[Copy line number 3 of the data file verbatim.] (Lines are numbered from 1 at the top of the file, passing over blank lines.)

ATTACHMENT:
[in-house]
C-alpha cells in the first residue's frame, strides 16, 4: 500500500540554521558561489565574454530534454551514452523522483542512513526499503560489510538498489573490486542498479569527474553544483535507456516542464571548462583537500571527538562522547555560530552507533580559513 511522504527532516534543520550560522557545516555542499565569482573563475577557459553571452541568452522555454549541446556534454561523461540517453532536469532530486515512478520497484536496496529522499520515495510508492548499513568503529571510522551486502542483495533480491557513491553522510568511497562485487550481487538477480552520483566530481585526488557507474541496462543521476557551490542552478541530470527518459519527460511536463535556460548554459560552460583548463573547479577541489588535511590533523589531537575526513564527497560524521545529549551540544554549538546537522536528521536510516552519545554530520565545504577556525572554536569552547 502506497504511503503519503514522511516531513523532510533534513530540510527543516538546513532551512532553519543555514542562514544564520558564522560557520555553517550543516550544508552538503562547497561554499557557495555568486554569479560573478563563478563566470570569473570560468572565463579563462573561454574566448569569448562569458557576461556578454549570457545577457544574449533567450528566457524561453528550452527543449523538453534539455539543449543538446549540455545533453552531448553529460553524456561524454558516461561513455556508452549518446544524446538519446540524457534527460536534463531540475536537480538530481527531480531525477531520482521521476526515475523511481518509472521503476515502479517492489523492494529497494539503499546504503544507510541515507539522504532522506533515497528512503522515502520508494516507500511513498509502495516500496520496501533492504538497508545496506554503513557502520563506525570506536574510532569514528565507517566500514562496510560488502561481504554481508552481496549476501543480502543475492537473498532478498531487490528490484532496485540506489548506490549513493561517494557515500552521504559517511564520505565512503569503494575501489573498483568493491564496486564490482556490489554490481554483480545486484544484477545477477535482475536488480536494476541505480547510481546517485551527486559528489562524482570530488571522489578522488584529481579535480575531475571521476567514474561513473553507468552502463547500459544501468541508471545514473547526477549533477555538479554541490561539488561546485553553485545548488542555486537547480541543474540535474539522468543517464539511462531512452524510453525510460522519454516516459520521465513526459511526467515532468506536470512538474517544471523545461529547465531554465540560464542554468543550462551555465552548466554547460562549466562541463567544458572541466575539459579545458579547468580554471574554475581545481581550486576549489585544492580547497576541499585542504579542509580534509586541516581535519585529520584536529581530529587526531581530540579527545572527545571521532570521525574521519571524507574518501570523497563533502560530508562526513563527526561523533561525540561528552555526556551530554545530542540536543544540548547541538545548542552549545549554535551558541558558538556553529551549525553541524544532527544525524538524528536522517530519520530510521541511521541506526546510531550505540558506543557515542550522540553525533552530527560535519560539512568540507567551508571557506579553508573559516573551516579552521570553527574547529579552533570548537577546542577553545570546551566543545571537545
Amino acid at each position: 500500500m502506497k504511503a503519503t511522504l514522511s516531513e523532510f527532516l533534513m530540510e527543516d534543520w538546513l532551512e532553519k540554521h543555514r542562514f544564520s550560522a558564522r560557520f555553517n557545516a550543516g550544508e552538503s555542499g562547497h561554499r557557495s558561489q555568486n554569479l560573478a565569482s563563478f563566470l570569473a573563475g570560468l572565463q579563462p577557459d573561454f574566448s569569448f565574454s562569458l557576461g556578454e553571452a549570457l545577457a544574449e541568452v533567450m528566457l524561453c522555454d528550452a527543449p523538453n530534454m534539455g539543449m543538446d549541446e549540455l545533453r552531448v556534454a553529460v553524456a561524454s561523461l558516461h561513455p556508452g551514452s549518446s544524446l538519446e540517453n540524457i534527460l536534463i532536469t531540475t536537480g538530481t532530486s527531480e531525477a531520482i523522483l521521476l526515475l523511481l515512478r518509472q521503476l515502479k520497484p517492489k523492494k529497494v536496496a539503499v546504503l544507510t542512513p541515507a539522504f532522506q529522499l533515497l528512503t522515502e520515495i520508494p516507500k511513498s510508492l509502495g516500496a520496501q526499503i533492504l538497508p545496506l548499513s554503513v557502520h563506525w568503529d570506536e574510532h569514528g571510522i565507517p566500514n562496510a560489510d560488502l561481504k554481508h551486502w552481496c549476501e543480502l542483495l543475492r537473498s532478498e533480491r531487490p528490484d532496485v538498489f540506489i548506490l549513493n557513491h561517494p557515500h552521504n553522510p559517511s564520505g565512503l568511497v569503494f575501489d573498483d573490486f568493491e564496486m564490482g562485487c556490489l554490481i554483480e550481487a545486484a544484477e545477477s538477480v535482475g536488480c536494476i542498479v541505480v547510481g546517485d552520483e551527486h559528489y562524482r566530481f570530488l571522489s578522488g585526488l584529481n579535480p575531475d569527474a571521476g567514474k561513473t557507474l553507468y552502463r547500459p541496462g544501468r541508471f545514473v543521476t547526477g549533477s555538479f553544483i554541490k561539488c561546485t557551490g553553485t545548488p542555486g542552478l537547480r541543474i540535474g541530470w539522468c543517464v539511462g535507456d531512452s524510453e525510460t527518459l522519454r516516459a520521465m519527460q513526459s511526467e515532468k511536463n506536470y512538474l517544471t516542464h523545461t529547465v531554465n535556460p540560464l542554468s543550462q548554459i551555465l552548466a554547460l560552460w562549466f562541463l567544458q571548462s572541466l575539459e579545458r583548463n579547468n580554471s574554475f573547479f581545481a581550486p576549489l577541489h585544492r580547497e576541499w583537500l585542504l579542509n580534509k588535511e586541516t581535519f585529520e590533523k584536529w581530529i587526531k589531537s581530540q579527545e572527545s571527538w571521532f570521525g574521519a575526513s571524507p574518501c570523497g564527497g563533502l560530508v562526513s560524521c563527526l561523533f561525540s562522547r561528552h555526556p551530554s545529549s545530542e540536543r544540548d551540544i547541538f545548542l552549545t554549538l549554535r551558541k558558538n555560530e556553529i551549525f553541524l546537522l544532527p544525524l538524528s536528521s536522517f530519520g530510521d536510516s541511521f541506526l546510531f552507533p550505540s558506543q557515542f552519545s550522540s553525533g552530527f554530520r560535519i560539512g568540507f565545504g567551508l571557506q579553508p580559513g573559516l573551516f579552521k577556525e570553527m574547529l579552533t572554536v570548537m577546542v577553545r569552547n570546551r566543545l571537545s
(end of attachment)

Amino acid at each position: 500500500m502506497k504511503a503519503t511522504l514522511s516531513e523532510f527532516l533534513m530540510e527543516d534543520w538546513l532551512e532553519k540554521h543555514r542562514f544564520s550560522a558564522r560557520f555553517n557545516a550543516g550544508e552538503s555542499g562547497h561554499r557557495s558561489q555568486n554569479l560573478a565569482s563563478f563566470l570569473a573563475g570560468l572565463q579563462p577557459d573561454f574566448s569569448f565574454s562569458l557576461g556578454e553571452a549570457l545577457a544574449e541568452v533567450m528566457l524561453c522555454d528550452a527543449p523538453n530534454m534539455g539543449m543538446d549541446e549540455l545533453r552531448v556534454a553529460v553524456a561524454s561523461l558516461h561513455p556508452g551514452s549518446s544524446l538519446e540517453n540524457i534527460l536534463i532536469t531540475t536537480g538530481t532530486s527531480e531525477a531520482i523522483l521521476l526515475l523511481l515512478r518509472q521503476l515502479k520497484p517492489k523492494k529497494v536496496a539503499v546504503l544507510t542512513p541515507a539522504f532522506q529522499l533515497l528512503t522515502e520515495i520508494p516507500k511513498s510508492l509502495g516500496a520496501q526499503i533492504l538497508p545496506l548499513s554503513v557502520h563506525w568503529d570506536e574510532h569514528g571510522i565507517p566500514n562496510a560489510d560488502l561481504k554481508h551486502w552481496c549476501e543480502l542483495l543475492r537473498s532478498e533480491r531487490p528490484d532496485v538498489f540506489i548506490l549513493n557513491h561517494p557515500h552521504n553522510p559517511s564520505g565512503l568511497v569503494f575501489d573498483d573490486f568493491e564496486m564490482g562485487c556490489l554490481i554483480e550481487a545486484a544484477e545477477s538477480v535482475g536488480c536494476i542498479v541505480v547510481g546517485d552520483e551527486h559528489y562524482r566530481f570530488l571522489s578522488g585526488l584529481n579535480p575531475d569527474a571521476g567514474k561513473t557507474l553507468y552502463r547500459p541496462g544501468r541508471f545514473v543521476t547526477g549533477s555538479f553544483i554541490k561539488c561546485t557551490g553553485t545548488p542555486g542552478l537547480r541543474i540535474g541530470w539522468c543517464v539511462g535507456d531512452s524510453e525510460t527518459l522519454r516516459a520521465m519527460q513526459s511526467e515532468k511536463n506536470y512538474l517544471t516542464h523545461t529547465v531554465n535556460p540560464l542554468s543550462q548554459i551555465l552548466a554547460l560552460w562549466f562541463l567544458q571548462s572541466l575539459e579545458r583548463n579547468n580554471s574554475f573547479f581545481a581550486p576549489l577541489h585544492r580547497e576541499w583537500l585542504l579542509n580534509k588535511e586541516t581535519f585529520e590533523k584536529w581530529i587526531k589531537s581530540q579527545e572527545s571527538w571521532f570521525g574521519a575526513s571524507p574518501c570523497g564527497g563533502l560530508v562526513s560524521c563527526l561523533f561525540s562522547r561528552h555526556p551530554s545529549s545530542e540536543r544540548d551540544i547541538f545548542l552549545t554549538l549554535r551558541k558558538n555560530e556553529i551549525f553541524l546537522l544532527p544525524l538524528s536528521s536522517f530519520g530510521d536510516s541511521f541506526l546510531f552507533p550505540s558506543q557515542f552519545s550522540s553525533g552530527f554530520r560535519i560539512g568540507f565545504g567551508l571557506q579553508p580559513g573559516l573551516f579552521k577556525e570553527m574547529l579552533t572554536v570548537m577546542v577553545r569552547n570546551r566543545l571537545s